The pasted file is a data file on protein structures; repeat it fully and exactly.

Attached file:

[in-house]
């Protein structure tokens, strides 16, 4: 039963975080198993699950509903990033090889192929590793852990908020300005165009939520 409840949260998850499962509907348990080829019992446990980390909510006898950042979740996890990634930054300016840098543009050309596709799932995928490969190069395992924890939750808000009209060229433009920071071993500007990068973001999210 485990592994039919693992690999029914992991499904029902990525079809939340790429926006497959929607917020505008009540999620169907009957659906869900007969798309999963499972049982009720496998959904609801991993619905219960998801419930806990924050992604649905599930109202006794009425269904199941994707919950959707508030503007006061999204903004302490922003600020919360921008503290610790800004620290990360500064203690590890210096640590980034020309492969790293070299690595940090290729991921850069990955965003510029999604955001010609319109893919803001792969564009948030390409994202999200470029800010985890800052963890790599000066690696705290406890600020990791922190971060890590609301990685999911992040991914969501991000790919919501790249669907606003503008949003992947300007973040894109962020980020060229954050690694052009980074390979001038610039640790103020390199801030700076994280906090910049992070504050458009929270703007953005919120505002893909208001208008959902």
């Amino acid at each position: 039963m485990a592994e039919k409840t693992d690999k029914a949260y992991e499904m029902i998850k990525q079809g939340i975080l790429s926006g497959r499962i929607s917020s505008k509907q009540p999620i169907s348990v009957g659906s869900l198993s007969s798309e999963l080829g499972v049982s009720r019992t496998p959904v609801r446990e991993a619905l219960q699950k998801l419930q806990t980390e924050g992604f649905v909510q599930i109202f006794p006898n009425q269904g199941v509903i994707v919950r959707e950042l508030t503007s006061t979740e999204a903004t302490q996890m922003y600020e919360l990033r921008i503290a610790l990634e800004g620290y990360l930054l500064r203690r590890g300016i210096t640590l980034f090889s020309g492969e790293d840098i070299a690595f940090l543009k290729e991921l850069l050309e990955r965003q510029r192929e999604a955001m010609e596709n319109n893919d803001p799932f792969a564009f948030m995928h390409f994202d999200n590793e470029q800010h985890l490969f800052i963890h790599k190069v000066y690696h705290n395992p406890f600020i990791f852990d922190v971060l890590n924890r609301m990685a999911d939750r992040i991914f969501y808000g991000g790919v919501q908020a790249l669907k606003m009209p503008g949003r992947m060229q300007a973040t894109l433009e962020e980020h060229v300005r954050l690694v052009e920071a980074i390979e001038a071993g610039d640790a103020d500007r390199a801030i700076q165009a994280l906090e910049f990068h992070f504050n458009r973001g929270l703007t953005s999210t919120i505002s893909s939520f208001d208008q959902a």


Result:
[in-house]
């Protein structure tokens, strides 16, 4: 039963975080198993699950509903990033090889192929590793852990908020300005165009939520 409840949260998850499962509907348990080829019992446990980390909510006898950042979740996890990634930054300016840098543009050309596709799932995928490969190069395992924890939750808000009209060229433009920071071993500007990068973001999210 485990592994039919693992690999029914992991499904029902990525079809939340790429926006497959929607917020505008009540999620169907009957659906869900007969798309999963499972049982009720496998959904609801991993619905219960998801419930806990924050992604649905599930109202006794009425269904199941994707919950959707508030503007006061999204903004302490922003600020919360921008503290610790800004620290990360500064203690590890210096640590980034020309492969790293070299690595940090290729991921850069990955965003510029999604955001010609319109893919803001792969564009948030390409994202999200470029800010985890800052963890790599000066690696705290406890600020990791922190971060890590609301990685999911992040991914969501991000790919919501790249669907606003503008949003992947300007973040894109962020980020060229954050690694052009980074390979001038610039640790103020390199801030700076994280906090910049992070504050458009929270703007953005919120505002893909208001208008959902």
């Amino acid at each position: 039963m485990a592994e039919k409840t693992d690999k029914a949260y992991e499904m029902i998850k990525q079809g939340i975080l790429s926006g497959r499962i929607s917020s505008k509907q009540p999620i169907s348990v009957g659906s869900l198993s007969s798309e999963l080829g499972v049982s009720r019992t496998p959904v609801r446990e991993a619905l219960q699950k998801l419930q806990t980390e924050g992604f649905v909510q599930i109202f006794p006898n009425q269904g199941v509903i994707v919950r959707e950042l508030t503007s006061t979740e999204a903004t302490q996890m922003y600020e919360l990033r921008i503290a610790l990634e800004g620290y990360l930054l500064r203690r590890g300016i210096t640590l980034f090889s020309g492969e790293d840098i070299a690595f940090l543009k290729e991921l850069l050309e990955r965003q510029r192929e999604a955001m010609e596709n319109n893919d803001p799932f792969a564009f948030m995928h390409f994202d999200n590793e470029q800010h985890l490969f800052i963890h790599k190069v000066y690696h705290n395992p406890f600020i990791f852990d922190v971060l890590n924890r609301m990685a999911d939750r992040i991914f969501y808000g991000g790919v919501q908020a790249l669907k606003m009209p503008g949003r992947m060229q300007a973040t894109l433009e962020e980020h060229v300005r954050l690694v052009e920071a980074i390979e001038a071993g610039d640790a103020d500007r390199a801030i700076q165009a994280l906090e910049f990068h992070f504050n458009r973001g929270l703007t953005s999210t919120i505002s893909s939520f208001d208008q959902a």